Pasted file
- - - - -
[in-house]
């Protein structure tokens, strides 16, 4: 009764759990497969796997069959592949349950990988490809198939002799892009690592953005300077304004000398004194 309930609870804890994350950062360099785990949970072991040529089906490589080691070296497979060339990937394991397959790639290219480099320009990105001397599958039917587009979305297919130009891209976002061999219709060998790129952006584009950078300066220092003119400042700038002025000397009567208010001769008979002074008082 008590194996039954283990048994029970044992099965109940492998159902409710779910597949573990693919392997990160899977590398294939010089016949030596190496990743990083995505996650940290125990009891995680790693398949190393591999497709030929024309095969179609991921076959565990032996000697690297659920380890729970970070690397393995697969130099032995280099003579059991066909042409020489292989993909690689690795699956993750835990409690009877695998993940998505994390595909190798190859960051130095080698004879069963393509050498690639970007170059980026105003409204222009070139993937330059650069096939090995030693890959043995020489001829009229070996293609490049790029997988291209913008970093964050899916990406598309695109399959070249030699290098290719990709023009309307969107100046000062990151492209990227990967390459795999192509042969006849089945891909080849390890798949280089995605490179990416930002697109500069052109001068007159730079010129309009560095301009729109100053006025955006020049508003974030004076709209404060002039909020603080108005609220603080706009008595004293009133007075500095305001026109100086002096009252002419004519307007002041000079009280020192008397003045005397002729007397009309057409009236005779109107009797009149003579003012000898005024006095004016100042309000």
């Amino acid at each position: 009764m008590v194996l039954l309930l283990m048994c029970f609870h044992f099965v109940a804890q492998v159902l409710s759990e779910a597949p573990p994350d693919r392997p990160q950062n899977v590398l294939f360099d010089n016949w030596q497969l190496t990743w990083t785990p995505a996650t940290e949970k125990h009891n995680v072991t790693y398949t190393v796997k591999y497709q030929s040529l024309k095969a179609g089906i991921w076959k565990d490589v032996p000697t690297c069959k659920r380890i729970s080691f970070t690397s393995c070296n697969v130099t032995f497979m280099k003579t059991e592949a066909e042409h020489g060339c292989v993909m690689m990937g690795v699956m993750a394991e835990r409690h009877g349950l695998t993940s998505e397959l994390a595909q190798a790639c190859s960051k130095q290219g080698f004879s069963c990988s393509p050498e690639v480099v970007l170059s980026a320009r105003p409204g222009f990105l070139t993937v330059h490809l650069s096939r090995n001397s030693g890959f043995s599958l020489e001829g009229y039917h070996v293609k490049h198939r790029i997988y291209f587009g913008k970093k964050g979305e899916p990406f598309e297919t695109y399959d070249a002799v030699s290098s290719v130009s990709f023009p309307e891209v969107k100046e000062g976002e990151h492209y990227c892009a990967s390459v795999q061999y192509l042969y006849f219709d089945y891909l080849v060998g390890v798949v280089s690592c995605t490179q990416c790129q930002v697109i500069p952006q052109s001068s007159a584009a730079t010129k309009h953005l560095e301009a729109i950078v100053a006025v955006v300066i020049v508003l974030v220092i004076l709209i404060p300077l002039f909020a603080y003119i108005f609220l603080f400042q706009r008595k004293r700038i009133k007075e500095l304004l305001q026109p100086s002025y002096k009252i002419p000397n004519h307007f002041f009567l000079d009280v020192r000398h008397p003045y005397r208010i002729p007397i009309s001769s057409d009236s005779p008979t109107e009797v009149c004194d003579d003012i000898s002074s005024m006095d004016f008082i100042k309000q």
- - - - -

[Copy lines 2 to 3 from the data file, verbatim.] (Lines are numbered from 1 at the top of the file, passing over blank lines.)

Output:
């Protein structure tokens, strides 16, 4: 009764759990497969796997069959592949349950990988490809198939002799892009690592953005300077304004000398004194 309930609870804890994350950062360099785990949970072991040529089906490589080691070296497979060339990937394991397959790639290219480099320009990105001397599958039917587009979305297919130009891209976002061999219709060998790129952006584009950078300066220092003119400042700038002025000397009567208010001769008979002074008082 008590194996039954283990048994029970044992099965109940492998159902409710779910597949573990693919392997990160899977590398294939010089016949030596190496990743990083995505996650940290125990009891995680790693398949190393591999497709030929024309095969179609991921076959565990032996000697690297659920380890729970970070690397393995697969130099032995280099003579059991066909042409020489292989993909690689690795699956993750835990409690009877695998993940998505994390595909190798190859960051130095080698004879069963393509050498690639970007170059980026105003409204222009070139993937330059650069096939090995030693890959043995020489001829009229070996293609490049790029997988291209913008970093964050899916990406598309695109399959070249030699290098290719990709023009309307969107100046000062990151492209990227990967390459795999192509042969006849089945891909080849390890798949280089995605490179990416930002697109500069052109001068007159730079010129309009560095301009729109100053006025955006020049508003974030004076709209404060002039909020603080108005609220603080706009008595004293009133007075500095305001026109100086002096009252002419004519307007002041000079009280020192008397003045005397002729007397009309057409009236005779109107009797009149003579003012000898005024006095004016100042309000």
């Amino acid at each position: 009764m008590v194996l039954l309930l283990m048994c029970f609870h044992f099965v109940a804890q492998v159902l409710s759990e779910a597949p573990p994350d693919r392997p990160q950062n899977v590398l294939f360099d010089n016949w030596q497969l190496t990743w990083t785990p995505a996650t940290e949970k125990h009891n995680v072991t790693y398949t190393v796997k591999y497709q030929s040529l024309k095969a179609g089906i991921w076959k565990d490589v032996p000697t690297c069959k659920r380890i729970s080691f970070t690397s393995c070296n697969v130099t032995f497979m280099k003579t059991e592949a066909e042409h020489g060339c292989v993909m690689m990937g690795v699956m993750a394991e835990r409690h009877g349950l695998t993940s998505e397959l994390a595909q190798a790639c190859s960051k130095q290219g080698f004879s069963c990988s393509p050498e690639v480099v970007l170059s980026a320009r105003p409204g222009f990105l070139t993937v330059h490809l650069s096939r090995n001397s030693g890959f043995s599958l020489e001829g009229y039917h070996v293609k490049h198939r790029i997988y291209f587009g913008k970093k964050g979305e899916p990406f598309e297919t695109y399959d070249a002799v030699s290098s290719v130009s990709f023009p309307e891209v969107k100046e000062g976002e990151h492209y990227c892009a990967s390459v795999q061999y192509l042969y006849f219709d089945y891909l080849v060998g390890v798949v280089s690592c995605t490179q990416c790129q930002v697109i500069p952006q052109s001068s007159a584009a730079t010129k309009h953005l560095e301009a729109i950078v100053a006025v955006v300066i020049v508003l974030v220092i004076l709209i404060p300077l002039f909020a603080y003119i108005f609220l603080f400042q706009r008595k004293r700038i009133k007075e500095l304004l305001q026109p100086s002025y002096k009252i002419p000397n004519h307007f002041f009567l000079d009280v020192r000398h008397p003045y005397r208010i002729p007397i009309s001769s057409d009236s005779p008979t109107e009797v009149c004194d003579d003012i000898s002074s005024m006095d004016f008082i100042k309000q």